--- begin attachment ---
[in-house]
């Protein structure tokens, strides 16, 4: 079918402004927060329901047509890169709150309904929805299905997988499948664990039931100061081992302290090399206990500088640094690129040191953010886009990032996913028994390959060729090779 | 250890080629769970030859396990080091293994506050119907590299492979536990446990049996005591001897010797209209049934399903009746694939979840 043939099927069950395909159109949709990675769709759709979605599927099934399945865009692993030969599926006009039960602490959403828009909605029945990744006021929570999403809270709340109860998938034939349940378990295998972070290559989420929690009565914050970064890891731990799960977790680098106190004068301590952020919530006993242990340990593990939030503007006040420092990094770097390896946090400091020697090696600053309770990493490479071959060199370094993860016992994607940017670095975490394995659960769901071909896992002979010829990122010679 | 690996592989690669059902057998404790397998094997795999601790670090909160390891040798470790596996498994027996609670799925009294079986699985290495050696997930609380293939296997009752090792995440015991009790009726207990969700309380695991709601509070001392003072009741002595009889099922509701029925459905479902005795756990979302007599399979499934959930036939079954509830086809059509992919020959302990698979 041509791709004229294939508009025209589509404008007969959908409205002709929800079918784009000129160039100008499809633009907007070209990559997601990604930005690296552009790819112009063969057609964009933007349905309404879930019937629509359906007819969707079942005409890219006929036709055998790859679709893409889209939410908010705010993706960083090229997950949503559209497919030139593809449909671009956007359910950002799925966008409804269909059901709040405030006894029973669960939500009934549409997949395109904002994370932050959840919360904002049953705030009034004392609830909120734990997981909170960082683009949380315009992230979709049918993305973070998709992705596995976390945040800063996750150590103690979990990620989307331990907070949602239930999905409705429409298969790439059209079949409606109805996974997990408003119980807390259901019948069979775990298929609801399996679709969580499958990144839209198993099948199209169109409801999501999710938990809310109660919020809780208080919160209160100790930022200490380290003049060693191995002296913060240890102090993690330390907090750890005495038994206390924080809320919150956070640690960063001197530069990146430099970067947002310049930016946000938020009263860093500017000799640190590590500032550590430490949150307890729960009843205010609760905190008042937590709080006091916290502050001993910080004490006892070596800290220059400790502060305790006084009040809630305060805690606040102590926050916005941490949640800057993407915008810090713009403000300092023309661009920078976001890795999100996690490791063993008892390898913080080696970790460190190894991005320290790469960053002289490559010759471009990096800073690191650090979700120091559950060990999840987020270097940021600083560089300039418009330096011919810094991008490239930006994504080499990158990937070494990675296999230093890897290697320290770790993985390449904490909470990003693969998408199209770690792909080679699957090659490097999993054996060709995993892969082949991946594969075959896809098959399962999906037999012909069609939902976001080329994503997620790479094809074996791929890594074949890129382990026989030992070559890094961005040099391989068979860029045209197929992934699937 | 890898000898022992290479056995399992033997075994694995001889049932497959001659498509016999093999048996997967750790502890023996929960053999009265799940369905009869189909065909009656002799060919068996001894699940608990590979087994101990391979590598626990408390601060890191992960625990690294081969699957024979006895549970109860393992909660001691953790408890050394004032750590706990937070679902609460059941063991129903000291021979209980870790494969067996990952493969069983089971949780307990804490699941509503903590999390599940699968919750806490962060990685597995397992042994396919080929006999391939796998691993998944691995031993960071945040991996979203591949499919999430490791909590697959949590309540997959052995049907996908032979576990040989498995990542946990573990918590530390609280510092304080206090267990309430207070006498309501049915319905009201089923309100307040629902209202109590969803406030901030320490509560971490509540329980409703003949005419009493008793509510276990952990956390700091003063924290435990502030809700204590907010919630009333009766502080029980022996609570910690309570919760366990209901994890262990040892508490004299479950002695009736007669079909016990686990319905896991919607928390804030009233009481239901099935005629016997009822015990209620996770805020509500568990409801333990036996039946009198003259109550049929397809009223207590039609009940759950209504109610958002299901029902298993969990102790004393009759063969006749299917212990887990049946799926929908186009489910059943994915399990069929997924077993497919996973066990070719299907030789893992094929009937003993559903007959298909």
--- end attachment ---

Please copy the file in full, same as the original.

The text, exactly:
[in-house]
């Protein structure tokens, strides 16, 4: 079918402004927060329901047509890169709150309904929805299905997988499948664990039931100061081992302290090399206990500088640094690129040191953010886009990032996913028994390959060729090779 | 250890080629769970030859396990080091293994506050119907590299492979536990446990049996005591001897010797209209049934399903009746694939979840 043939099927069950395909159109949709990675769709759709979605599927099934399945865009692993030969599926006009039960602490959403828009909605029945990744006021929570999403809270709340109860998938034939349940378990295998972070290559989420929690009565914050970064890891731990799960977790680098106190004068301590952020919530006993242990340990593990939030503007006040420092990094770097390896946090400091020697090696600053309770990493490479071959060199370094993860016992994607940017670095975490394995659960769901071909896992002979010829990122010679 | 690996592989690669059902057998404790397998094997795999601790670090909160390891040798470790596996498994027996609670799925009294079986699985290495050696997930609380293939296997009752090792995440015991009790009726207990969700309380695991709601509070001392003072009741002595009889099922509701029925459905479902005795756990979302007599399979499934959930036939079954509830086809059509992919020959302990698979 041509791709004229294939508009025209589509404008007969959908409205002709929800079918784009000129160039100008499809633009907007070209990559997601990604930005690296552009790819112009063969057609964009933007349905309404879930019937629509359906007819969707079942005409890219006929036709055998790859679709893409889209939410908010705010993706960083090229997950949503559209497919030139593809449909671009956007359910950002799925966008409804269909059901709040405030006894029973669960939500009934549409997949395109904002994370932050959840919360904002049953705030009034004392609830909120734990997981909170960082683009949380315009992230979709049918993305973070998709992705596995976390945040800063996750150590103690979990990620989307331990907070949602239930999905409705429409298969790439059209079949409606109805996974997990408003119980807390259901019948069979775990298929609801399996679709969580499958990144839209198993099948199209169109409801999501999710938990809310109660919020809780208080919160209160100790930022200490380290003049060693191995002296913060240890102090993690330390907090750890005495038994206390924080809320919150956070640690960063001197530069990146430099970067947002310049930016946000938020009263860093500017000799640190590590500032550590430490949150307890729960009843205010609760905190008042937590709080006091916290502050001993910080004490006892070596800290220059400790502060305790006084009040809630305060805690606040102590926050916005941490949640800057993407915008810090713009403000300092023309661009920078976001890795999100996690490791063993008892390898913080080696970790460190190894991005320290790469960053002289490559010759471009990096800073690191650090979700120091559950060990999840987020270097940021600083560089300039418009330096011919810094991008490239930006994504080499990158990937070494990675296999230093890897290697320290770790993985390449904490909470990003693969998408199209770690792909080679699957090659490097999993054996060709995993892969082949991946594969075959896809098959399962999906037999012909069609939902976001080329994503997620790479094809074996791929890594074949890129382990026989030992070559890094961005040099391989068979860029045209197929992934699937 | 890898000898022992290479056995399992033997075994694995001889049932497959001659498509016999093999048996997967750790502890023996929960053999009265799940369905009869189909065909009656002799060919068996001894699940608990590979087994101990391979590598626990408390601060890191992960625990690294081969699957024979006895549970109860393992909660001691953790408890050394004032750590706990937070679902609460059941063991129903000291021979209980870790494969067996990952493969069983089971949780307990804490699941509503903590999390599940699968919750806490962060990685597995397992042994396919080929006999391939796998691993998944691995031993960071945040991996979203591949499919999430490791909590697959949590309540997959052995049907996908032979576990040989498995990542946990573990918590530390609280510092304080206090267990309430207070006498309501049915319905009201089923309100307040629902209202109590969803406030901030320490509560971490509540329980409703003949005419009493008793509510276990952990956390700091003063924290435990502030809700204590907010919630009333009766502080029980022996609570910690309570919760366990209901994890262990040892508490004299479950002695009736007669079909016990686990319905896991919607928390804030009233009481239901099935005629016997009822015990209620996770805020509500568990409801333990036996039946009198003259109550049929397809009223207590039609009940759950209504109610958002299901029902298993969990102790004393009759063969006749299917212990887990049946799926929908186009489910059943994915399990069929997924077993497919996973066990070719299907030789893992094929009937003993559903007959298909």